French Exercise: Balentien Trois Circuits du Record Japonais

Barring any inconsistencies among his travel documents — an entirely real contingency, that — the author is relocating for about a year to Paris beginning in the middle of September. In preparation for said move — and in a gesture of supreme self-interest — he has resolved to publish in this space a brief, almost daily French exercise concerning base-and-ball.

What follows is such an exercise — featuring, in this case, a passage from Montreal’s La Presse regarding former major-leaguer Wladimir Balentien’s pursuit of Japan’s single-season home-run record.

For each paragraph, the author has produced a (likely flawed) translation. At the bottom, there’s commentary regarding certain words or phrases of note (and which are marked by an asterisk) either because (a) those words and phrases are particularly difficult, but the author has grasped their meaning or (b) they are particularly difficult and the author has abandoned all attempts to make sense of them.

L’ex-joueur des ligues majeures Wladimir Balentien a frappé son 52e circuit de la saison, vendredi, et n’est plus qu’à trois du record japonais*.

Ex-major leaguer Wladimir Balentien hit his 52nd home run of the season on Friday, and is just three away from the Japanese record.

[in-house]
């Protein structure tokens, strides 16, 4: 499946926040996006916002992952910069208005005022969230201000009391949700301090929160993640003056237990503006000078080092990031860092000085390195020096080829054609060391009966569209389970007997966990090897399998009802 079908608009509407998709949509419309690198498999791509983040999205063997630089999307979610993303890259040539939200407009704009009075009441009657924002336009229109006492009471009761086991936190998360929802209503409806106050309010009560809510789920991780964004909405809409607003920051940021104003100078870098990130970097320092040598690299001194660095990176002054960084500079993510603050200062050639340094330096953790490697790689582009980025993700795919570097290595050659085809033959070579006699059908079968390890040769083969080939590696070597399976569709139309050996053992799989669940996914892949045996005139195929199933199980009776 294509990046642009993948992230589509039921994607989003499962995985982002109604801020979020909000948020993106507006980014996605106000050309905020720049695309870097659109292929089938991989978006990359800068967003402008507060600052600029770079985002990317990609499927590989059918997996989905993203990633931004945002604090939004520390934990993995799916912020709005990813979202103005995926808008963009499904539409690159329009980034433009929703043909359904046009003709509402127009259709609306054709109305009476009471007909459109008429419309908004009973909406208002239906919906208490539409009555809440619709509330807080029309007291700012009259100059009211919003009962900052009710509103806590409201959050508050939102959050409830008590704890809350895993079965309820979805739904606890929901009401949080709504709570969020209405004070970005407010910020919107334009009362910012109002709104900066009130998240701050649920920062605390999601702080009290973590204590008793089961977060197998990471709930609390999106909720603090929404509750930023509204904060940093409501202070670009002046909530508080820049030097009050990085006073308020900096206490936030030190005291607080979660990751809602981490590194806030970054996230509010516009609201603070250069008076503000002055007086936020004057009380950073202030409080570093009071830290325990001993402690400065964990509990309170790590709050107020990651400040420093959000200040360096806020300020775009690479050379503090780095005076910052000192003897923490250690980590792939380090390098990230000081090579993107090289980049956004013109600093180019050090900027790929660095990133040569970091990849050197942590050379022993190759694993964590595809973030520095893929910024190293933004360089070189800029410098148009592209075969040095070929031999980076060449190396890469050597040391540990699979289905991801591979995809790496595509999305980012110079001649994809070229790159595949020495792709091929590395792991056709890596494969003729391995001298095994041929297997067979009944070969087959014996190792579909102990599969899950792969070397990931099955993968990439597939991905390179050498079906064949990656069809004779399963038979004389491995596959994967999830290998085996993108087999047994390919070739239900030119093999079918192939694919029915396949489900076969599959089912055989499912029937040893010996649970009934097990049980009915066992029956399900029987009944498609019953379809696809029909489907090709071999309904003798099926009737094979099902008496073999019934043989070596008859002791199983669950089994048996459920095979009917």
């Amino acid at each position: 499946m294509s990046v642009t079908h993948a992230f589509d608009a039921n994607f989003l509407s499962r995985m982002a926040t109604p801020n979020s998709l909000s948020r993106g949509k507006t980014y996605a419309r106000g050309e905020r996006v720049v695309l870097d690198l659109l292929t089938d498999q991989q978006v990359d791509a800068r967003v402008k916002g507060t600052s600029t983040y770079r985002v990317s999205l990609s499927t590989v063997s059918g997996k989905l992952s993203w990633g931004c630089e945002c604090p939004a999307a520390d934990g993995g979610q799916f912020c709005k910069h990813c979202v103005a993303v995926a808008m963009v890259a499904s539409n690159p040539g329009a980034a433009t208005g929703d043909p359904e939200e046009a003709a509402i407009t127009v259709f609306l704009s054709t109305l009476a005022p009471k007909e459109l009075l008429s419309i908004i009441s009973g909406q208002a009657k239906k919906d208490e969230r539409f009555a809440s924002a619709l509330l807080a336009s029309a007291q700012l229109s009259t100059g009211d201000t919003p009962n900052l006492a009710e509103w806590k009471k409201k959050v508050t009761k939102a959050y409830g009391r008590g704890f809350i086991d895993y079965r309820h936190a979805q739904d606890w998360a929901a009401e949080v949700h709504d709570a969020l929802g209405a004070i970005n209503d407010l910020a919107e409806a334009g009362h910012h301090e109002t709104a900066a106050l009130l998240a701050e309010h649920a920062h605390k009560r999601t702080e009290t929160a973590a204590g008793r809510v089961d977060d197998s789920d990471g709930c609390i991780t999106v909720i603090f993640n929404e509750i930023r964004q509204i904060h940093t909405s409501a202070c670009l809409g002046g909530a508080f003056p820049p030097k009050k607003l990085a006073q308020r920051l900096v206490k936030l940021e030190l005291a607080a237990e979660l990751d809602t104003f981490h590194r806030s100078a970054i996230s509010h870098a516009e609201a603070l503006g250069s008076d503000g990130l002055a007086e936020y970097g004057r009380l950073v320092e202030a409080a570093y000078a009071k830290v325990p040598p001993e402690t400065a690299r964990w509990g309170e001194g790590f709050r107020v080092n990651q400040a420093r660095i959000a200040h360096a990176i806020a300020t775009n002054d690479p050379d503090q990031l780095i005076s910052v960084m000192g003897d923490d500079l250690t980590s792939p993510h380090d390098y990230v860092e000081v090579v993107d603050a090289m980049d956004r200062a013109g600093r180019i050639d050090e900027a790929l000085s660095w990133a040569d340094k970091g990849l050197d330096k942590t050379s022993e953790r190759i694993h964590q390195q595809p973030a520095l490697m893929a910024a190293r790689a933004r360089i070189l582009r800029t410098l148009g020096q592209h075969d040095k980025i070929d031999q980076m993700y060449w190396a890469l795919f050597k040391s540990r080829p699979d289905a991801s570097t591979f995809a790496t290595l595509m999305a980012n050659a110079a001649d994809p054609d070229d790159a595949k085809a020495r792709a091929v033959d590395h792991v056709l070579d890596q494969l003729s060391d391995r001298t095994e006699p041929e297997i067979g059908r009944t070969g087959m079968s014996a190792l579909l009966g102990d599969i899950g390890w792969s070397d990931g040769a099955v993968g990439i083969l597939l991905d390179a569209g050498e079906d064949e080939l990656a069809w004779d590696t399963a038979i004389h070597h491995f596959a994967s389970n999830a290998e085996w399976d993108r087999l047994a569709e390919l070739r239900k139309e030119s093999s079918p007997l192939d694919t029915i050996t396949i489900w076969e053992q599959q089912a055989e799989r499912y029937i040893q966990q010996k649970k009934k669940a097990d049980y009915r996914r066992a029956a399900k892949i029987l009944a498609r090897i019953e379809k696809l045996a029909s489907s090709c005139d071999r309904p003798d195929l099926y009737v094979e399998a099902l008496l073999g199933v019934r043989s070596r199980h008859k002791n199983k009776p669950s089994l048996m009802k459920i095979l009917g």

Les Yakult Swallows, l’équipe de Balentien qui évolue à Tokyo, ont toujours 30 matchs à disputer en saison régulière, ce qui lui laisse amplement de temps pour espérer éclipser* la marque de 55 circuits établie par Sadaharu Oh en 1964. Deux autres ex-porte-couleurs* des Majeures, Tuffy Rhodes en 2001 et Alex Cabrera l’année suivante, ont égalé cette marque par la suite.

The Yakult Swallows, the club for which Balentien plays in Tokyo, still have 30 games to play in the regular season, which leaves ample time for him to hope to eclipse the mark of 55 home runs established by Sadaharu Oh in 1964. Two other former major-leaguers, Tuffy Rhodes in 2001 and Alex Cabrera in the following season, equaled that mark afterwards.

Le circuit en solo de Balentien à la fin de la quatrième manche au stade Jingu de Tokyo a aidé son club à prendre la mesure des* DeNa BayStars de Yokohama 8-2.

Balentien’s solo home run at the end of the fourth inning at Jingu Stadium in Tokyo helped his club defeat the Yokohama DeNA BayStars, 8-2.

Balentien a joué pour les Mariners de Seattle et les Reds de Cincinnati avant de signer un contrat avec les Swallows en 2011. Il a frappé 31 circuits à chacune de ses deux premières campagnes au Japon.

Balentien playted for the Seattle Mariners and Cincinnati Reds before signing a contract with the Swallows in 2011. He hit 31 homers in each of his first two seasons in Japan.

Le baseballeur de 29 ans, né à Curaçao, a raté* les 12 premiers matchs de la saison après s’être blessé à la jambe gauche lors de la Classique mondiale de baseball, alors qu’il défendait les couleurs* des Pays-Bas.

The 29-year-old, born in Curaçao, missed the first 12 matches of the season after having injured his left leg while playing for the Dutch national team at the World Baseball Classic.

En trois saisons dans le Baseball majeur, Balentien n’a frappé que 15 circuits en 170 matchs, tout en* ne maintenant qu’une* moyenne de ,221. En date de jeudi, Balentien dominait la Ligue centrale japonaise avec une moyenne de ,339.